Social media measurement – basic metrics

349786_measuring_tape Social media is easy to measure. That’s one of the most compelling factorsof online behavior – it’s trackable and comparable. And for marketers that means we can combine the creative right-brained activities with the logical left. We can fly by instruments, not just gut reaction. And we can demonstrate progress. That’s not the same as Return on Investment, but for many companies, it’s more feedback than they have on other areas of the business. Measurement helps us learn what’s working, do more of it and do it better.

So what should you be tracking as a minimum? Here are five dials you should have on your social media flightdeck:

  • Blog – traffic over time, comment numbers over time, posts, comments per post, inbound links, RSS subscribers
    The goal here is to track your reach and basic level of engagement. You can get the traffic and comment numbers from your blog platform. Feedburner will enable you to get the number of RSS subscribers. Technorati’s Authority index tracks the number of inbound links (although they’ve removed Watchlists as a service it seems).

  • Commenting – number of comments you make, number of different blogs commented on
    The goal here is to track your level of interaction with the community and its reach. You can do this easily manually, although commenting systems like Disqus and Typepad Profile do keep track of them. It’s just that different blogs use different systems.

  • Twitter – Followers, tweets, RTs, @replies, link clicks
    The goal here is to track your level of interaction, how your audience is expanding and the reaction of that audience. Twitter gives you all this info, so it’s simple to measure. The URL shorteners will show you the number of clicks on the links you share.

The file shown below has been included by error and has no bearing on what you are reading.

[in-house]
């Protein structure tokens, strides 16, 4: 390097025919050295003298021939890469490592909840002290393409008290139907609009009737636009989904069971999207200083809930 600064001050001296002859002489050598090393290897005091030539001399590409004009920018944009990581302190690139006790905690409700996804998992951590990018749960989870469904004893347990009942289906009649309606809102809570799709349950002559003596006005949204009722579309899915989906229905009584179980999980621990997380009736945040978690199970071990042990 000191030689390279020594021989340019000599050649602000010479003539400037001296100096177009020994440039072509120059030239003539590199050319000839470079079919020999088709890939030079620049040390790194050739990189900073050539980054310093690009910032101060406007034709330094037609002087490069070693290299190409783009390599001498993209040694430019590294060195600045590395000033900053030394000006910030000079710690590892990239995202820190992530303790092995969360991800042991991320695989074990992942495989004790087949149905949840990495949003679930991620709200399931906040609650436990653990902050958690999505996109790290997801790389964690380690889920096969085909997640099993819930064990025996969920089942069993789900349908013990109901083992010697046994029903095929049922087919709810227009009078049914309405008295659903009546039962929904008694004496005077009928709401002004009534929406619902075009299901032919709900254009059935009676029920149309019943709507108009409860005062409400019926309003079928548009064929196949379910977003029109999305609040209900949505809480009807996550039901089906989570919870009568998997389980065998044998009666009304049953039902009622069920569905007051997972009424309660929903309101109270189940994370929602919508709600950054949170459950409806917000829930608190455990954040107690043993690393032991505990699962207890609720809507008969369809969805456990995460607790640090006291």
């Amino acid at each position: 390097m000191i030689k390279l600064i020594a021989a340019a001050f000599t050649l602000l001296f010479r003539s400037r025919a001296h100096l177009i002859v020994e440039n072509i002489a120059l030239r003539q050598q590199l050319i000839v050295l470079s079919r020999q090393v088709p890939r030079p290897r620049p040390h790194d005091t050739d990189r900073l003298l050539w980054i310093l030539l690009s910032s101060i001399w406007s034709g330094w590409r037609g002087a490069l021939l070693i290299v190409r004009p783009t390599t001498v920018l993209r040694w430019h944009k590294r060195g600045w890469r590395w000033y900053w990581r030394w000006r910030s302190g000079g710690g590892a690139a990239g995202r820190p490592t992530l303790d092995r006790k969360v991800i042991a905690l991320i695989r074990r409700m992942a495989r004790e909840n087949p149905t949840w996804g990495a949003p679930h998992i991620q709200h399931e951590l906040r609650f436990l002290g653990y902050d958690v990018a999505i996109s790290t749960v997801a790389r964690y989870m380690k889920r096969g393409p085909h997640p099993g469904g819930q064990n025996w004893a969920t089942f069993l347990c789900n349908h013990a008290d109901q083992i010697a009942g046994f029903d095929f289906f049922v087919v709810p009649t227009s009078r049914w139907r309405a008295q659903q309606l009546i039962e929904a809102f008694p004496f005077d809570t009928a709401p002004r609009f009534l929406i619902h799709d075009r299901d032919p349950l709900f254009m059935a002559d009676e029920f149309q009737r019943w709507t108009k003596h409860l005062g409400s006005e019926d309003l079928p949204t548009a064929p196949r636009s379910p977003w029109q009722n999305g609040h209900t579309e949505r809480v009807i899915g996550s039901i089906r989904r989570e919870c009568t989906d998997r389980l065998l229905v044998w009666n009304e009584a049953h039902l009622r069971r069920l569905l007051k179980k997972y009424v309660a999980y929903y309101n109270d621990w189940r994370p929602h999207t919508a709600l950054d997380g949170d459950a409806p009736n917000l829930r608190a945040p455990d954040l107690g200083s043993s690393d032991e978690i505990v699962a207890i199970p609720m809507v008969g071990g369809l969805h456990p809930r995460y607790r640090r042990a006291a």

• Facebook Fan Page – views, number of Fans, posts, total interactions
    The goal here is to see how your Page is being received. Facebook gives you a good dashboard which will show you this info. The Insights section will tell you about your Fan base and traction. There is a lot of good stuff in there.

  • Podcast – subscribers over time, episodes, comments, comments per episode
    The goal here is to assess the take up and enagement of your podcast. If you set up a dedicated feed, then Feedburner can tell you the number of subscribers. Comments (written/audio) tend to be lower for podcasts than text-based blogs.

  • Video – views over time, number of videos, comments, subscribers, embeds
    The goal here is to see which videos work best, and what the viewership/reaction is. YouTube has a good Insights tool which will show the views per video, comments and the embeds. Again there are some good demographics in here too.

Obviously, you can track a lot more data than this, but this should give you a good overview. Most blogging, podcasting and video services have their own free analytics behind them. The aim is to set some benchmarks and to move forward from there. Which channels does your audience use the most? What types of content do they respond to and share the most? What’s the best time to post the content? By looking at the data, these trends will start to emerge.

There are many methodologies for social media measurement. No two companies evaluate in the same way since they all have different channels, audiences, resources and levels of engagement. The trick is to get a system which fits with the communications culture of the business and gives the right instrument data to make decisions and to prove progress. Once you have that, you can link it to commercial impact and then compare it to investment.

In the first instance, the metrics above should be quick to set up and quick to manage.